3. Teach children animal behaviors to be aware of, such as fear behaviors, like flattening the ears or tucking the tail; avoidance behaviors, like backing away from or leaving the area; resource guarding behaviors, like growling, snapping, stiffening or hovering.

  4. Keep children away from pets while the pets are eating or around a toy that the pet values or guards. On the flip side, also try to keep the pet confined while the children are eating so the pet doesn’t learn to lick or snap at the food the children drop.

  5. Make sure to provide pets with a “safe spot” where they can get away from a child. This will help with any situations that make the pet feel anxiety or fear. Be sure to teach the child that when the pet is in the “safe spot”, it is to be left alone.

  6. Teach children to handle pets with gentleness and kindness. Use a soft voice and move slowly around a pet. Do not stare or stand over a pet when approaching. Staring can be viewed as a threatening behavior by the animal. Do not approach or hug or kiss an unfamiliar pet. Crouch down and let the pet approach you. Try not to make eye contact with an unfamiliar pet. Let the pet sniff and show interest in interacting before trying to interact with it. If the pet moves away, do not chase after it. Teach children to ask the pet’s owner first before attempting to interact with the animal.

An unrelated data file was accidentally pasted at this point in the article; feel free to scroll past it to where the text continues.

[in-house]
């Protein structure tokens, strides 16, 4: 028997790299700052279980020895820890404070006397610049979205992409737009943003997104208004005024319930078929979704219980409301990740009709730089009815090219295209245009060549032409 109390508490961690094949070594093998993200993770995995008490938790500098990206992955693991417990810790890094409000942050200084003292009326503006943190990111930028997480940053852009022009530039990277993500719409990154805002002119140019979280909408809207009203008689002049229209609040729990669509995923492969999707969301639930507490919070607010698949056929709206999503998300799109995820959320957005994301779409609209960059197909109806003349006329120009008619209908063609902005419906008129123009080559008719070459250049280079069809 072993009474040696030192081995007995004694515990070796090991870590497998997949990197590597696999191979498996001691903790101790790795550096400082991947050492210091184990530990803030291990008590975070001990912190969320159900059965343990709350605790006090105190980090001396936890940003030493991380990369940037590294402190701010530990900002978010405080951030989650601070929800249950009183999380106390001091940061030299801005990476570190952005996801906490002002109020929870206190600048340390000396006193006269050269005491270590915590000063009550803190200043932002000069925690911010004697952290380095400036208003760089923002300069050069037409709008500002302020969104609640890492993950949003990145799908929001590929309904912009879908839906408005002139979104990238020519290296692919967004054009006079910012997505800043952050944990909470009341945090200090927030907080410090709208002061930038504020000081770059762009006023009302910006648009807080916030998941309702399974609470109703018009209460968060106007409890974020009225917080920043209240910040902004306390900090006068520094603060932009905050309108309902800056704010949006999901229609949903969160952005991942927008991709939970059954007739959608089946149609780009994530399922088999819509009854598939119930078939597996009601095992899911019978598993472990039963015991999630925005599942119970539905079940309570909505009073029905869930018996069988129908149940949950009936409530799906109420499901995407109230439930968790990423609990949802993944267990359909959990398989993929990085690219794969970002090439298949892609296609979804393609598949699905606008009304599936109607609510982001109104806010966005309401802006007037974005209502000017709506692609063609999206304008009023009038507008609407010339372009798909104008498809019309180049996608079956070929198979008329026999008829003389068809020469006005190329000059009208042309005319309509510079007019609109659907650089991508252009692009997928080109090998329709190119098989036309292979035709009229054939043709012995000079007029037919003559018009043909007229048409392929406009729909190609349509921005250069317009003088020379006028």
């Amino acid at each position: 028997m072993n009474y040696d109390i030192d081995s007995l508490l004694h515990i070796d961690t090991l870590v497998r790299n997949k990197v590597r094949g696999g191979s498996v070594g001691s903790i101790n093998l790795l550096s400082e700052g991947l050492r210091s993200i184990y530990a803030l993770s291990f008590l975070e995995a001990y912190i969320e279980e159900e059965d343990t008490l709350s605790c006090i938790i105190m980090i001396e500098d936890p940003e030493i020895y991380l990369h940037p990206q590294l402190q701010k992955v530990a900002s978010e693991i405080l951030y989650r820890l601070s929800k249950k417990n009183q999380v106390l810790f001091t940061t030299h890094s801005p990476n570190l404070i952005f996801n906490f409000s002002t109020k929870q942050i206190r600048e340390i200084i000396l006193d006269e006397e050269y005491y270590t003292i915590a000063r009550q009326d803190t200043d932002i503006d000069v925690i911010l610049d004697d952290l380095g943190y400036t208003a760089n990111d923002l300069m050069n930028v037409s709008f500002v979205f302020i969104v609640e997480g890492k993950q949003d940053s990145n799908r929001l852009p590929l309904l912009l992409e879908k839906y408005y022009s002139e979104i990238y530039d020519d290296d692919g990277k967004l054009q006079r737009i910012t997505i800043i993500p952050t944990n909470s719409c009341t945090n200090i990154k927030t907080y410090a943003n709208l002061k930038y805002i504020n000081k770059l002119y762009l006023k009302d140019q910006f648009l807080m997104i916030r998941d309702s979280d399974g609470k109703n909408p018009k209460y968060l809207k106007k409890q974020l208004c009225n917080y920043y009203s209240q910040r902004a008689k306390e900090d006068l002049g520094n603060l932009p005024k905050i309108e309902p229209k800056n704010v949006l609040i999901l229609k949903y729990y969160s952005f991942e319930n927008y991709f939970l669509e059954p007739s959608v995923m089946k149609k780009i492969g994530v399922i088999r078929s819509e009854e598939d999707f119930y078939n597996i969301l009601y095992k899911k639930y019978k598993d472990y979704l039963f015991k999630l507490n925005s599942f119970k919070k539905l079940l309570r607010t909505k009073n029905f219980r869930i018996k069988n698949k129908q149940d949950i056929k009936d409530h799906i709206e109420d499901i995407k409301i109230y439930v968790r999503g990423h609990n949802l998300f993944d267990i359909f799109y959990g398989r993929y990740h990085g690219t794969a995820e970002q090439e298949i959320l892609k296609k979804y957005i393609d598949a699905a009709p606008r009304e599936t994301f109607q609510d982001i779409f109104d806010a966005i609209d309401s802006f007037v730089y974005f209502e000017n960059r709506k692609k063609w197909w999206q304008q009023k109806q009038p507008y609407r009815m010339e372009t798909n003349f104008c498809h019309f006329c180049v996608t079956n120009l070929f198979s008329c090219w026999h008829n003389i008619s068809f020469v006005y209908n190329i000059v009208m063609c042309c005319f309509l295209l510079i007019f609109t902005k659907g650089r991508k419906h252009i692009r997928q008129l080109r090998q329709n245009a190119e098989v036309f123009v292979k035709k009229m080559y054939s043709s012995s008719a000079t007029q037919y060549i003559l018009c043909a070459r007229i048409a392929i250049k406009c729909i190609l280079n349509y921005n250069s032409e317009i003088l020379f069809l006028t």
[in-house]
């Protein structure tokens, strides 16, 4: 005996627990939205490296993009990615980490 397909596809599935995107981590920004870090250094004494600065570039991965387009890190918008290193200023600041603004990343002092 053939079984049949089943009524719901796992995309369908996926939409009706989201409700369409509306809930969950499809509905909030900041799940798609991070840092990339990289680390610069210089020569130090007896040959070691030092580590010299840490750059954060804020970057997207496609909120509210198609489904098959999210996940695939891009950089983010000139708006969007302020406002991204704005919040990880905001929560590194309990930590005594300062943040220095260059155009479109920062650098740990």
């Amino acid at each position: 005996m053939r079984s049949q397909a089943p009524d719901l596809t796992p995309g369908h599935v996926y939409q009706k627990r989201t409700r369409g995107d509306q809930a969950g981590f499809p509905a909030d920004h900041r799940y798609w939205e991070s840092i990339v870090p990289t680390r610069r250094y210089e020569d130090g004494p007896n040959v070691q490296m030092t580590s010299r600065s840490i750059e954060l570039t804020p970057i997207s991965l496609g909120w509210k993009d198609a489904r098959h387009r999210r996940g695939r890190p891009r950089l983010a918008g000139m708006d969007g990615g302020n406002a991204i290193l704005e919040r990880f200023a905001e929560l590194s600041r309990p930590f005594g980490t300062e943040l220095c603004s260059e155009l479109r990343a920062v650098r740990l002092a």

7. NEVER force interactions between animals and children. Remember that some pets will take more time to get used to children and others will never be able to safely interact with children.

  8. Use treats or praise with the pets while they remain comfortable with the children to reinforce positive behavior and association.

  9. NEVER allow children to “roughhouse” with pets.

  10. NEVER leave a child unsupervised with a pet, even if the pet is trustworthy.

  11. If you need help or have questions or concerns, don’t hesitate to schedule an appointment with your veterinarian.

Pets are amazing companions that all children need to have in their lives. Remembering safety tips will help make those interactions positive and memorable for life.